Mummy star Brendan Fraser set to play 600-pound reclusive gay man in new film and we are so very, very tired

Brendan Fraser smiles at the camera in a blue shirt and black blazer

Brendan Fraser is slated to star in a movie adaptation of The Whale, in which he will play a 600-pound reclusive gay man desperate to reconnect with his teen daughter.

With Darren Aronofsky directing, Fraser will play Charlie, who left his family for his male partner. But after his partner dies, Charlie spirals into grief – prompting him to seek out his 17-year-old daughter, according to Deadline.

The upcoming film is based on the off-Broadway production by Samuel Hunter, which opened in 2012 to critical acclaim and won the Drama Desk Award and the Lucille Lortel Award.

Fraser, who with his broad shoulders and gentle smile burst into the 1990s film scene headlining blockbuster franchises as well as critically-acclaimed comedies, took a hiatus from acting in the early 2000s.

It was the upshot of a series of personal struggles – his mother’s passing, various workplace injuries and being the victim of an alleged sexual assault – that launched him into a depression.

But The Mummy actor may not have timed his return to Hollywood well, coming in the throes of yet debate over whether straight, cisgender actors should be cast in LGBT+ roles.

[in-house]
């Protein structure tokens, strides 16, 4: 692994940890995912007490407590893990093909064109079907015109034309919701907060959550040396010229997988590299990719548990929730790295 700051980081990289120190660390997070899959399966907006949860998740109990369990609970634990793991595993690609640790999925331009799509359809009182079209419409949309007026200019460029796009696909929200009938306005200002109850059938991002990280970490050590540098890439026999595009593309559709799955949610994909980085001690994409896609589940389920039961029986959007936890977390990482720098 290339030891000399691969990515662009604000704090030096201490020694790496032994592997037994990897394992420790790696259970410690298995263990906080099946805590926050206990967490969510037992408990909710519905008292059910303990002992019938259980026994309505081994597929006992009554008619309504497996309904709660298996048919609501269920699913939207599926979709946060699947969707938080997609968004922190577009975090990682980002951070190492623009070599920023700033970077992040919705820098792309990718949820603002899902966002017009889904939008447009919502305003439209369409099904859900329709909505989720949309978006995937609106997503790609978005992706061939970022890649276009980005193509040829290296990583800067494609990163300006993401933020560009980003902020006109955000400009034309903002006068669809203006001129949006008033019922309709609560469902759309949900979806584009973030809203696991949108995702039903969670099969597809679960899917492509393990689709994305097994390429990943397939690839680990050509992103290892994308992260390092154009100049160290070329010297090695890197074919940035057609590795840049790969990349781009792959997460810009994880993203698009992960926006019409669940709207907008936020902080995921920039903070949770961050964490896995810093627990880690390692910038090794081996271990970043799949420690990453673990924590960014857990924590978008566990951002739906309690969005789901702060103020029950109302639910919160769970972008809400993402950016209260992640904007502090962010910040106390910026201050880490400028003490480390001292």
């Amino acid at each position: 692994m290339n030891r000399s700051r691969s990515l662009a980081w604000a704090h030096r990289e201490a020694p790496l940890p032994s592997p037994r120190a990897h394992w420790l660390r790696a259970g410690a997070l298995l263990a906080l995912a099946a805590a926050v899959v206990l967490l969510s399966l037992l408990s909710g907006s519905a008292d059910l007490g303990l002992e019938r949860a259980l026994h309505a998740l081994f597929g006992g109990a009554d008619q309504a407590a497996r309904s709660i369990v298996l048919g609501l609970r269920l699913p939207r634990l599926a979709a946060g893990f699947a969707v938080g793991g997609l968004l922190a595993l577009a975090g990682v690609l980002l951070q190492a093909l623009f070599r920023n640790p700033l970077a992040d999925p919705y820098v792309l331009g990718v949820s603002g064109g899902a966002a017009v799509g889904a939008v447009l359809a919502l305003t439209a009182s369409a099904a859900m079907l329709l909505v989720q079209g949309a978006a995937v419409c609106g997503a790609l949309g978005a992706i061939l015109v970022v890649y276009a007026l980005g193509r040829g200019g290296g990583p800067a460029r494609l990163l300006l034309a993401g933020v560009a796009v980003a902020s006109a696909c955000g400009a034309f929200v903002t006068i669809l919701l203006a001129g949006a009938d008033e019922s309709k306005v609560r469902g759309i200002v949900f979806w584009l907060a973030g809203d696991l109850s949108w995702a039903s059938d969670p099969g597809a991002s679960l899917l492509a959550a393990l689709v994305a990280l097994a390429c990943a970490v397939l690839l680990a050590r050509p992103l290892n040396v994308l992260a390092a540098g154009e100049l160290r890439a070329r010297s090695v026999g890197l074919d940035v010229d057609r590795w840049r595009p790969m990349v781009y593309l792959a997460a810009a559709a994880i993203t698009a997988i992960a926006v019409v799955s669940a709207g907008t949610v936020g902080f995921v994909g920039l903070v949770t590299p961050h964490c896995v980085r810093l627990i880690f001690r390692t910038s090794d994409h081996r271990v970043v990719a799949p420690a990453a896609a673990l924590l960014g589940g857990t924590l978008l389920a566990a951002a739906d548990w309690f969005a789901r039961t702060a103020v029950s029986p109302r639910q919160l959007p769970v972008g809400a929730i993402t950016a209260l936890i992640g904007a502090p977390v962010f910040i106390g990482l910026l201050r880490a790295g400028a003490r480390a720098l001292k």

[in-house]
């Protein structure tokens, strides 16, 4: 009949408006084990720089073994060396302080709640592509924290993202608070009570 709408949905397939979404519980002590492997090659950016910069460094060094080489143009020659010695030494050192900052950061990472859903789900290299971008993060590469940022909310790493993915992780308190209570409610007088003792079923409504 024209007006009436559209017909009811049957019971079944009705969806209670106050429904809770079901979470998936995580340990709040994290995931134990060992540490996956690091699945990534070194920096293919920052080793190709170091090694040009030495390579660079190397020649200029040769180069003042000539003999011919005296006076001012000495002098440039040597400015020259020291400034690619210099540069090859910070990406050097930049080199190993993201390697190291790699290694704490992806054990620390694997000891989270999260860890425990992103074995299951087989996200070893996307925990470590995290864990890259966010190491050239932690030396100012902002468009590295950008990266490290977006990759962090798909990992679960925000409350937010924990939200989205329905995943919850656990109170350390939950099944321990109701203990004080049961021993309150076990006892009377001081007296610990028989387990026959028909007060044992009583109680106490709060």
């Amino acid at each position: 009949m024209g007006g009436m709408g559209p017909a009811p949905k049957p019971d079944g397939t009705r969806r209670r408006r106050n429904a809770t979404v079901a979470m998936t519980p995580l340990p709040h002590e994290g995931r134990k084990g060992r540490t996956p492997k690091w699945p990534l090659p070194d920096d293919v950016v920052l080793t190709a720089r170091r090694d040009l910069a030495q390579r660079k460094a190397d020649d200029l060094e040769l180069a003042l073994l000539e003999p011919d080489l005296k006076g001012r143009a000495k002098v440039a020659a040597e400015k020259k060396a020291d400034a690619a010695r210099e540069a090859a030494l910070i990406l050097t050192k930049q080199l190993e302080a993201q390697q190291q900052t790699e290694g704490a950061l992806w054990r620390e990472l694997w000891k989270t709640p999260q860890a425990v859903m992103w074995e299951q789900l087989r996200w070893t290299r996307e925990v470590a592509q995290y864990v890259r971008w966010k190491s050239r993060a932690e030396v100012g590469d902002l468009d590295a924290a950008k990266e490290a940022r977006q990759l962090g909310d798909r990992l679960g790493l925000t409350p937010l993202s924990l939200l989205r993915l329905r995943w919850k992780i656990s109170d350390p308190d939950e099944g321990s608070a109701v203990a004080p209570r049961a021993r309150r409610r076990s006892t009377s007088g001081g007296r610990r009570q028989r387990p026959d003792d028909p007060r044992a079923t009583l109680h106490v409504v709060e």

Should straight actors play gay roles?

The seemingly never-ending controversy was reignited by a recent Radio Times interview with British screenwriter Russell T Davies, in which he explained why “authenticity” is key in casting gay roles.

It came just weeks after James Corden’s performance as a gay man in The Prom was compared to “gayface” by critics.

James Corden, Nicole Kidman, Meryl Streep and Keegan-Michael Key in The Prom

James Corden, Nicole Kidman, Meryl Streep and Keegan-Michael Key in The Prom. (Netflix)

The debate continues to rumble, with often the loudest voices being straight people who can’t even correctly name the LGBT+ trailblazers given the big-screen treatment. Some compare casting gay people to casting cannibals, while others seem to push back for no reason other than petty outrage.

Countless straight actors have nabbed Oscars and other top film awards for playing LGBT+ characters. From Tom Hanks scoring his first Academy Award for 1994’s Philadelphia to more modern examples, such as Sean Penn winning Best Actor for his turn as Harvey Milk in 2009. Even Moonlight, which became the first LGBT-themed film to win Best Picture in 2017, was led by straight actors.

But in removing the opportunity for queer people to tell and be the voice and face of their own stories, critics say, LGBT+ representation has often been watered down, or “straight-washed”.

LGBT+ actors such as Andrew Rannells have even devised an ingenious test to gauge whether the queer roles they are offered are authentic and not just a “punchline”, while Jim Parsons urged filmmakers to not squarely offer queer roles to queer actors, but ensure roles are “open to all” rather than a select few.